Safety current limit shut-off

Discussion in 'The Projects Forum' started by stephenz, Jul 29, 2014.

  1. stephenz

    Thread Starter New Member

    Jul 29, 2014
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    0
    Hi,
    I've got a brushless DC motor that I am using that I need to automatically trigger off whenever the current draw exceeds 1.8A at the power source (DC 12V).

    The problem that I am running into is that I cannot use a fuse (I tried a few different PTC's models and brands) and they're basically all the same in the sense that you need to chose one with a value that is "far" enough from the nominal power draw.

    In this project, my motor would typically draw 1.5A (nominal) and I need it turned off if the current goes above 1.8A which is pretty close to it.

    I tried using a 1.8, even 2.0A PTC's and while they would do the job at opening the circuit at 1.8A, they would also trigger at 1.5 or 1.6A after hours, sometimes days of operation. Yes, that's another thing in this project, I will leave the motor run for days/weeks, and I don't want it to stop unless the current really goes above 1.8A, not less.

    Using a fuse would have simple and perfect except it won't work in this case...

    Anyway, I was redirected to this forum (new here!) when I found this link: http://forum.allaboutcircuits.com/showthread.php?t=30383

    it doesn't exactly fit my needs but I found the responses very helpful and thought that maybe would be able to help me out with some pointers...

    Any idea?
    thanks
    Steve
     
  2. MikeML

    AAC Fanatic!

    Oct 2, 2009
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    I recently built a swing gate controller using an Arduino. I put a safety circuit into it such that if the gate hits an immovable object, I detect the increase in motor current and reverse the gate travel automatically. I used a low-side current monitor consisting of a 10mΩ shunt resistor and an LM358 amplifier (gain of 100) also wired as a 2pole Low-Pass filter. The output of the opamp is wired to one of the analog inputs to the Arduino.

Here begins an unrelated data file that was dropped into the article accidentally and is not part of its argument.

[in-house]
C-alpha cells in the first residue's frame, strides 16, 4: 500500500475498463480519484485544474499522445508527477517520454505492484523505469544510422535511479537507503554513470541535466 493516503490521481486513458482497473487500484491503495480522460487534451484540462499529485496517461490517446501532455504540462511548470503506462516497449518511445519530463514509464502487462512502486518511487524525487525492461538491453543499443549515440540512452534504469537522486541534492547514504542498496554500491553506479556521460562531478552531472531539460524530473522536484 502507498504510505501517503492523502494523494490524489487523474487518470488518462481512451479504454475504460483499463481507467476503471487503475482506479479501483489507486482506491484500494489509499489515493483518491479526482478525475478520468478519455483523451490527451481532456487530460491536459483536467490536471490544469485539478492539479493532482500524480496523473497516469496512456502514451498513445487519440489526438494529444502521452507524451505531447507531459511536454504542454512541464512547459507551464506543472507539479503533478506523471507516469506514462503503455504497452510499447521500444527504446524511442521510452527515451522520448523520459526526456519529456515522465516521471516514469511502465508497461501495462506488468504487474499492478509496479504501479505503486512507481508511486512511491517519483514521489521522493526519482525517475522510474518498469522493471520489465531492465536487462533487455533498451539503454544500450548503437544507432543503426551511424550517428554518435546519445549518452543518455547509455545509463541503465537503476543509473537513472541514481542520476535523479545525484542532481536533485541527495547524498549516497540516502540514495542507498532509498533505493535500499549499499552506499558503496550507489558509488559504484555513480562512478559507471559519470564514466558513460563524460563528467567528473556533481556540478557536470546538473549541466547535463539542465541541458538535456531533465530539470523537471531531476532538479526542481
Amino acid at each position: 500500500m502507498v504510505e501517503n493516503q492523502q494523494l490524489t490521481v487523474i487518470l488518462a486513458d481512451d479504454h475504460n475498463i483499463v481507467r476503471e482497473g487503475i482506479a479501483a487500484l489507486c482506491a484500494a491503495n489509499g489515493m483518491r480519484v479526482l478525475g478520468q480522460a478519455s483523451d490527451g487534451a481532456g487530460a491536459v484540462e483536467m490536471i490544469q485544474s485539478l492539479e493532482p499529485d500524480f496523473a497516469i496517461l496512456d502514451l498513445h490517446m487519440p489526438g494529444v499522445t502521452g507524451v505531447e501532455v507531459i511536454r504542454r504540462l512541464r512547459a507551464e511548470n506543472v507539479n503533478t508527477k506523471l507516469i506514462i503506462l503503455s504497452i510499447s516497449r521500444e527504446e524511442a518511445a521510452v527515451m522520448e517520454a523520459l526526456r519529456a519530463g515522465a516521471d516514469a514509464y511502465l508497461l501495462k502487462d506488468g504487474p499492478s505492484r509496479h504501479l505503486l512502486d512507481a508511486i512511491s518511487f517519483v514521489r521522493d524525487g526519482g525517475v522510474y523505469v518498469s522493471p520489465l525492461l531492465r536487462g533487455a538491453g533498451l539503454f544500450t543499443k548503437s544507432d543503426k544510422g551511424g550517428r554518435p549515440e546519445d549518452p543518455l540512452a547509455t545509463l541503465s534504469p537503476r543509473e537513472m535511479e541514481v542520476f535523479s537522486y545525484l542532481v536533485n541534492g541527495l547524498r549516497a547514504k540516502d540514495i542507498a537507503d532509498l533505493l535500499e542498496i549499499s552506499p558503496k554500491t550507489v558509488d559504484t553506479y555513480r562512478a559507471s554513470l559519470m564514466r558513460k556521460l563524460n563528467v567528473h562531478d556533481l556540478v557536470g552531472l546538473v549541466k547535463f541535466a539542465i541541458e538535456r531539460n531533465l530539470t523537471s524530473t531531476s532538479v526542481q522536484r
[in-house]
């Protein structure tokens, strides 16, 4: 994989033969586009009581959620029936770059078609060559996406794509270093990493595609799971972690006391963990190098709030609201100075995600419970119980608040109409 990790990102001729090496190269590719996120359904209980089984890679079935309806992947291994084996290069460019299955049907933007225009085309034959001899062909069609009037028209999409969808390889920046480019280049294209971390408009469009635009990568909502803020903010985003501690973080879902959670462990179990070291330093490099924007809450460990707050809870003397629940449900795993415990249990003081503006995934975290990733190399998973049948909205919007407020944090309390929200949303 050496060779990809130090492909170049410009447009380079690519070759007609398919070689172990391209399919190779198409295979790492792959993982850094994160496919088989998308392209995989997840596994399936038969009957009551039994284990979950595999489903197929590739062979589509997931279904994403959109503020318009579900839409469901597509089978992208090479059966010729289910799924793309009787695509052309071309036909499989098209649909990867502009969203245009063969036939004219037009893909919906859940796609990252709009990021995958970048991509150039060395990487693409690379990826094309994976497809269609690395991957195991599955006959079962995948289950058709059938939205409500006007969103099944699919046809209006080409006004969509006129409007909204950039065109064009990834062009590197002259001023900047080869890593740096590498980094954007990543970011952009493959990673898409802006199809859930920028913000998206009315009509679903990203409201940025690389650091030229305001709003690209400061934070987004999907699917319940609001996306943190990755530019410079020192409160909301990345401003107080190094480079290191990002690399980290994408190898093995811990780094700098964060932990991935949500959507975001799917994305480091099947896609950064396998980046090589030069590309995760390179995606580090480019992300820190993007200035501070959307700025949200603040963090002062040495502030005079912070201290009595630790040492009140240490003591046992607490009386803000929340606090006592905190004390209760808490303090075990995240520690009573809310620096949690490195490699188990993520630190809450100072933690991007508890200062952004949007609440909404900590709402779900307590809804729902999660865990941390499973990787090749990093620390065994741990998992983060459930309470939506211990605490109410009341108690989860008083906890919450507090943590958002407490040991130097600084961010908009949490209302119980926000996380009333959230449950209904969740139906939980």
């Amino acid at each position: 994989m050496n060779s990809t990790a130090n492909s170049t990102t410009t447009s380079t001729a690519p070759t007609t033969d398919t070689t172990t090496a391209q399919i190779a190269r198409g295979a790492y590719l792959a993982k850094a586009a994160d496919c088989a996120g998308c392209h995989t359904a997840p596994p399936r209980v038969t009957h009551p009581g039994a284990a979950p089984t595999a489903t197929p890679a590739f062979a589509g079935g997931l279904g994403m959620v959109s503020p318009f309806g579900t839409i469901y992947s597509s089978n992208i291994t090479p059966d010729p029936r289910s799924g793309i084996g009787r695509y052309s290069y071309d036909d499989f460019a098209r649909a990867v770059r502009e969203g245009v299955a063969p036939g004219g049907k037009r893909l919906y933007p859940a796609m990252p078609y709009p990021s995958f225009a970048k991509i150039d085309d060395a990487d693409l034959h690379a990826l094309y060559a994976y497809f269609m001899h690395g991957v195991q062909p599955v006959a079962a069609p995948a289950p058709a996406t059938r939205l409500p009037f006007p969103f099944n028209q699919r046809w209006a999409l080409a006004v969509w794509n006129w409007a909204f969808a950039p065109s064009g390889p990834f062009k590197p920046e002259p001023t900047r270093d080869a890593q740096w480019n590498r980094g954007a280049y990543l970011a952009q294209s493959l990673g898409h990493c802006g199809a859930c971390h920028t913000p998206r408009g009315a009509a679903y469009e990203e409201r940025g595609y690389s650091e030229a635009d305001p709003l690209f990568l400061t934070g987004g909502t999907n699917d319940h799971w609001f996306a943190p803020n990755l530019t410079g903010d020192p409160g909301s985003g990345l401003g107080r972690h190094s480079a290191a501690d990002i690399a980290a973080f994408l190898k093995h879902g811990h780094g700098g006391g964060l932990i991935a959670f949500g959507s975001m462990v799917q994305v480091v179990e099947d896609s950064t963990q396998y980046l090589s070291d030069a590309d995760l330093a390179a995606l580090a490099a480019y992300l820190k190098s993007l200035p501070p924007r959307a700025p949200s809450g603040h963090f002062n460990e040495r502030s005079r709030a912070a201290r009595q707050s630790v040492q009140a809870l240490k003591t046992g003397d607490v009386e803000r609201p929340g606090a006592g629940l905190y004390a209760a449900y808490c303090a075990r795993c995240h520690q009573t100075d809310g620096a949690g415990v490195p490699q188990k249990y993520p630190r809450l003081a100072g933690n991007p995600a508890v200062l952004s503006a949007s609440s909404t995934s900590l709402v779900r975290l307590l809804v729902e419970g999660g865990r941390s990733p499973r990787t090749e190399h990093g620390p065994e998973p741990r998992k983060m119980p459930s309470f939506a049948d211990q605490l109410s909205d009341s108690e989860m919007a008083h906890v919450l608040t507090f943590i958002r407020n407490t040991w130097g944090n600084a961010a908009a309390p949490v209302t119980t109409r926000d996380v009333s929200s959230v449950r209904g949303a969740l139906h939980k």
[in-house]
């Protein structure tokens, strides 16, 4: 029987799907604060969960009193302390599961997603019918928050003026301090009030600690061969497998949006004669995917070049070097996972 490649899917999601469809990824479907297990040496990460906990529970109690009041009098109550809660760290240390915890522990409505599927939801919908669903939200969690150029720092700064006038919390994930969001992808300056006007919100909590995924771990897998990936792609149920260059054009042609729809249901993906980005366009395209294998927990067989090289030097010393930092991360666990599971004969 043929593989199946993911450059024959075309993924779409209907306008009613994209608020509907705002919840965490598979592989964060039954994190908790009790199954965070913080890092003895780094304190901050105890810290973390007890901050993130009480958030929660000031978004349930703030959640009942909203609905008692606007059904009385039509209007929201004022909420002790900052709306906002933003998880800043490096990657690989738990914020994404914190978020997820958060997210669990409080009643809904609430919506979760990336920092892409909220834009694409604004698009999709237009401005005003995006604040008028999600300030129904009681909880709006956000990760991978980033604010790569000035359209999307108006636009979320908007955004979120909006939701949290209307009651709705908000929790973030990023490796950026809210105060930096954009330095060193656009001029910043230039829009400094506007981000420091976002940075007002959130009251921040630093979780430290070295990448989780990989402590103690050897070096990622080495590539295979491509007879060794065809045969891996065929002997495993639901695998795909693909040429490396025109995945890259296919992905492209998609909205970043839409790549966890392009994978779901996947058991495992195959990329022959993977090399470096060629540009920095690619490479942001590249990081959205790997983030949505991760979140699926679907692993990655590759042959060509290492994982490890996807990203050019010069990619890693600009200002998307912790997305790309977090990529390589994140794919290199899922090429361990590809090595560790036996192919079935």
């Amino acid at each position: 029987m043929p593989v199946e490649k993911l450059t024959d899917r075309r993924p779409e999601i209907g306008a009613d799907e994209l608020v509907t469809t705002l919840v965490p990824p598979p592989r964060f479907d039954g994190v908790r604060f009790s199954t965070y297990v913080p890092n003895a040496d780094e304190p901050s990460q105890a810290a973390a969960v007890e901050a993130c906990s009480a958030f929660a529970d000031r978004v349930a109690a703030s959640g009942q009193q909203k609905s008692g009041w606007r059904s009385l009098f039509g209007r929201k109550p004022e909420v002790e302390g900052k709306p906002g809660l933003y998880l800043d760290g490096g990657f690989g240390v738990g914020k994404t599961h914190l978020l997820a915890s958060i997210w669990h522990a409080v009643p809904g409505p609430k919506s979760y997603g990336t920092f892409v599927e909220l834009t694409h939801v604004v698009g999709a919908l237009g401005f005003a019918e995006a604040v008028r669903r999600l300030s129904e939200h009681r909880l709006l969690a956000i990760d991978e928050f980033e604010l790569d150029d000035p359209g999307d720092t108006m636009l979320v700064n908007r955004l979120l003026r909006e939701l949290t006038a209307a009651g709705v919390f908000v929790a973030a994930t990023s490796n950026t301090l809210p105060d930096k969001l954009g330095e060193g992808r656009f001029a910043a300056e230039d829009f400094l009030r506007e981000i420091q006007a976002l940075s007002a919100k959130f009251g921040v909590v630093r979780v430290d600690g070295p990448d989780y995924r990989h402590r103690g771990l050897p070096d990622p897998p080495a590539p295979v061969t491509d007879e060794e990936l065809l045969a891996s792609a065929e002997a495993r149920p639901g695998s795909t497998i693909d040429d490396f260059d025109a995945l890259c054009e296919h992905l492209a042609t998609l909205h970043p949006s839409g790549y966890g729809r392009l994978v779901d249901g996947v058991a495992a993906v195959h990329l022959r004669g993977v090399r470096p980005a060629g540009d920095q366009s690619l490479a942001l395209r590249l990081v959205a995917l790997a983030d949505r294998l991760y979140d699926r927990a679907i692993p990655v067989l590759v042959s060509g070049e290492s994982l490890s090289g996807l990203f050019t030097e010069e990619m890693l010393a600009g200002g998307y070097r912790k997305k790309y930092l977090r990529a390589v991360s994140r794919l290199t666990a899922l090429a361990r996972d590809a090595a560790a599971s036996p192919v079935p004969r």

The trip point for my safety circuit happens to be about 2A. AFAIR, 2A makes a voltage near 4V for the Arduino ADC.

    If this would work for you, write back and I will post the circuit.
     
  3. inwo

    Well-Known Member

    Nov 7, 2013
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  4. MrChips

    Moderator

    Oct 2, 2009
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    Find an incandescent lamp that has the right amperage and resistance and use it as a fuse. This is what is used in speaker systems to prevent blowing the loudspeaker when overdriven, especially from acoustic feedback. It behaves as a soft safety switch. The resistance of the lamp increases as the amperage goes up.
     
  5. stephenz

    Thread Starter New Member

    Jul 29, 2014
    4
    0
    thanks for the responses.
    Good suggestions there, however I am looking for something as compact as possible that I could wire in-line with my power wires. I wouldn't mind making a small pcb, if possible without programmable components.

    Steve
     
  6. crutschow

    Expert

    Mar 14, 2008
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    What is the duration and value of the motor startup-current?
     
  7. stephenz

    Thread Starter New Member

    Jul 29, 2014
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    I've only checked a multimeter meter which is going to average it over time.
    How should I measure that transient state with an oscilloscope to get accurate figures?
     
  8. MikeML

    AAC Fanatic!

    Oct 2, 2009
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    On my gate controller (uses a 12Vdc gearmotor), the start-up inrush was much higher than the safety-limit that I wanted to sense. Start up current with full 12V applied to the motor was ~5A. Running current after the motor accelerates the high-inertia load was only ~1/2A. I wanted the over-current trip to be about 1.8A.

    I had two choices. Ignore the high current during acceleration or PWM the motor to accelerate it slowly to keep the startup current low. I chose the latter so that I could sense the gate hitting something even as it starts moving...
     
  9. stephenz

    Thread Starter New Member

    Jul 29, 2014
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    0
    Yes, I am guessing that the latter is also what the controller is doing - the motor has PWM control. But I'd like to make sure of that by measuring the inrush current.
     
  10. MikeML

    AAC Fanatic!

    Oct 2, 2009
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    My Fluke has a 10A current range. I just put that in series with the motor. It seems to have about the right amount of filtering to be able to read the motor current...
     
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